The Pelicans picked up a versatile big who can play 3-5 and has a history of playing solid defense. Did I mention that he's still young (24) with room for improvement? This signing would've been B-/C+ if the Pels had paid $9-15 per season I thought it would take to grab Jones, but at near the league minimum, I can't really complain about the pickup.

Jones has had some injury issues, but again at near league minimum you can't ask for much more at this point in free agency. Add to all of this that Anothony Davis wanted Jones and reportedly recruited him, I don't see any down side to this low risk/high reward signing.

David: A

Terrence Jones is still a talented basketball player and just 24 years old. I thought he would be significantly more expensive in the new cap era; Zach Lowe suggested $15 million last October. At (or near) the minimum, the only real risk here is opportunity cost of a roster spot. Someone was going to get the ~$1.2 million Terrence Jones will receive. If Jones performs anywhere near his 2013-15 self this contract will be an absolute steal.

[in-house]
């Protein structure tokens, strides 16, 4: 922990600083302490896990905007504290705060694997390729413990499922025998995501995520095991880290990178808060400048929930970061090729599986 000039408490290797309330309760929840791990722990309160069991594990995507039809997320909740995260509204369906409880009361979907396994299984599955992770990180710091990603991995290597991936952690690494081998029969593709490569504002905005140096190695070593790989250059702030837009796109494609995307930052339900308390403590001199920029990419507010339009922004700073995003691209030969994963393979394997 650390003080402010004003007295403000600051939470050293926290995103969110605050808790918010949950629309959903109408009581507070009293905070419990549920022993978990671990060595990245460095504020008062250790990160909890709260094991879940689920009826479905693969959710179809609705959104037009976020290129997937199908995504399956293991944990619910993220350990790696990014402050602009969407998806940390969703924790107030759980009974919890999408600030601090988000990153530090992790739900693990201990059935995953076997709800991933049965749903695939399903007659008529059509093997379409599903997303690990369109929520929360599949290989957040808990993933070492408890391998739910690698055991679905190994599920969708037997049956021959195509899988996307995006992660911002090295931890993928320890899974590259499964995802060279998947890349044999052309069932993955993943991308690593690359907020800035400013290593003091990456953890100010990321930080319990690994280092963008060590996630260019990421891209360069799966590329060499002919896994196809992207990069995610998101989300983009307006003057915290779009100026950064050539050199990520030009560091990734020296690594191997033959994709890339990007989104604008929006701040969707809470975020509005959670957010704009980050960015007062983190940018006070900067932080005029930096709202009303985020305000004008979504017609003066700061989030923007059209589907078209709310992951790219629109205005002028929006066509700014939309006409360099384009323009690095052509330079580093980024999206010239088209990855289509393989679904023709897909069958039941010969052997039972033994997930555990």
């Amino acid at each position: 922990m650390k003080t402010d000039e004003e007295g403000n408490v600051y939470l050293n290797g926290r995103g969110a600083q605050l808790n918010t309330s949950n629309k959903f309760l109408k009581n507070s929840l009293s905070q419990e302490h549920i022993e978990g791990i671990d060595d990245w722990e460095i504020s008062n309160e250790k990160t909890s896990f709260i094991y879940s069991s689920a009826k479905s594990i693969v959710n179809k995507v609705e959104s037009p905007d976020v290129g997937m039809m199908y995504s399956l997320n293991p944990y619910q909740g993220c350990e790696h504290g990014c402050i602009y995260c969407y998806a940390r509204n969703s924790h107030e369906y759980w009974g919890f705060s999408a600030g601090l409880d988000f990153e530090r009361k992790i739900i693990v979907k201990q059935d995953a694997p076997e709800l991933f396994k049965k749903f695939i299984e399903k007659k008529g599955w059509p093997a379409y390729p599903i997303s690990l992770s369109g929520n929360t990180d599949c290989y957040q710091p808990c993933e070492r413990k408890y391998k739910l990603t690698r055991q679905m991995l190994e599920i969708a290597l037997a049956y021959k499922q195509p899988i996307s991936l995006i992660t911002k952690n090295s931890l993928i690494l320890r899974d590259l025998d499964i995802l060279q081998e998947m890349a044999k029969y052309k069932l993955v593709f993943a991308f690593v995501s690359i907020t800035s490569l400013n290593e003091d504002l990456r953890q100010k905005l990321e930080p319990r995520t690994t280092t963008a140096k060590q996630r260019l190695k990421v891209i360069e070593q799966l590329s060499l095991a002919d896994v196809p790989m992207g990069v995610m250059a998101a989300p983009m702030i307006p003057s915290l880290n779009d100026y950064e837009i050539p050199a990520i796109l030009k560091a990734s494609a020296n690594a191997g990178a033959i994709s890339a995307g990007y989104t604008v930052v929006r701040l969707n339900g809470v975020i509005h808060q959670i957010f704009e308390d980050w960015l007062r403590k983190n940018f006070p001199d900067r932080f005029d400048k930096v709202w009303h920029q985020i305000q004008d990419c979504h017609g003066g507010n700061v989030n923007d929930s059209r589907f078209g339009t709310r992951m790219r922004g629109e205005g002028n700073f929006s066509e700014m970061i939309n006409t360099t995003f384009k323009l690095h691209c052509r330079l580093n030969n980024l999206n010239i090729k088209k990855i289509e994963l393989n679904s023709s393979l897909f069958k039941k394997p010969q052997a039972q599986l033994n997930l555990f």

Jonny: B+

A cheap flier on a one year deal?

Anthony Davis recruiting old teammates?

Getting more depth in the front court?

I'm with it.

Zach: B+

With the influx of guards, the Pelicans had a noticeable shortage of bigs on the roster, so they went out and addressed that need... and did so for cheap. Sure, Jones' numbers took a nosedive this past season, but in 2013-14 and 2014-15 Jones averaged 12 points and 7 rebounds. I'll take my chances that that's the version of Jones New Orleans is getting. I like that he can and has spent time playing center, even as high as 44 percent of the time he was on the floor in 2014-15; I also like that he's a former college teammate of Anthony Davis, and that he apparently took less money to come to New Orleans.